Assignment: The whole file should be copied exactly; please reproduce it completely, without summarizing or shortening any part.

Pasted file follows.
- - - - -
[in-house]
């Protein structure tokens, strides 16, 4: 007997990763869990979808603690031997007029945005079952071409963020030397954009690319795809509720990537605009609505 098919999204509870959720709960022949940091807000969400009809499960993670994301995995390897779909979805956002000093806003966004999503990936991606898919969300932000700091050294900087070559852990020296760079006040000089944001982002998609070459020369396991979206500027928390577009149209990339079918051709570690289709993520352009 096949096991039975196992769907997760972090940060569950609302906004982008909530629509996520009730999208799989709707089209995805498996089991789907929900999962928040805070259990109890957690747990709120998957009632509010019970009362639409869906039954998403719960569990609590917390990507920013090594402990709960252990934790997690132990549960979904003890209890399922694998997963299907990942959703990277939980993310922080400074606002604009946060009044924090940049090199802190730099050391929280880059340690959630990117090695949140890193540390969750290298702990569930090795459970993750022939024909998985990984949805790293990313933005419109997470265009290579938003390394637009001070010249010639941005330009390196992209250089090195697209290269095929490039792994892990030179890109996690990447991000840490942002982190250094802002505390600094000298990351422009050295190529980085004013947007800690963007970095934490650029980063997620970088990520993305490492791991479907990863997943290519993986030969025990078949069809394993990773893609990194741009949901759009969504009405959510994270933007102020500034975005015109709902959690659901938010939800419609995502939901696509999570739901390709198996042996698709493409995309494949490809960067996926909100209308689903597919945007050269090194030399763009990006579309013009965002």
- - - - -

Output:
[in-house]
């Protein structure tokens, strides 16, 4: 007997990763869990979808603690031997007029945005079952071409963020030397954009690319795809509720990537605009609505 098919999204509870959720709960022949940091807000969400009809499960993670994301995995390897779909979805956002000093806003966004999503990936991606898919969300932000700091050294900087070559852990020296760079006040000089944001982002998609070459020369396991979206500027928390577009149209990339079918051709570690289709993520352009 096949096991039975196992769907997760972090940060569950609302906004982008909530629509996520009730999208799989709707089209995805498996089991789907929900999962928040805070259990109890957690747990709120998957009632509010019970009362639409869906039954998403719960569990609590917390990507920013090594402990709960252990934790997690132990549960979904003890209890399922694998997963299907990942959703990277939980993310922080400074606002604009946060009044924090940049090199802190730099050391929280880059340690959630990117090695949140890193540390969750290298702990569930090795459970993750022939024909998985990984949805790293990313933005419109997470265009290579938003390394637009001070010249010639941005330009390196992209250089090195697209290269095929490039792994892990030179890109996690990447991000840490942002982190250094802002505390600094000298990351422009050295190529980085004013947007800690963007970095934490650029980063997620970088990520993305490492791991479907990863997943290519993986030969025990078949069809394993990773893609990194741009949901759009969504009405959510994270933007102020500034975005015109709902959690659901938010939800419609995502939901696509999570739901390709198996042996698709493409995309494949490809960067996926909100209308689903597919945007050269090194030399763009990006579309013009965002």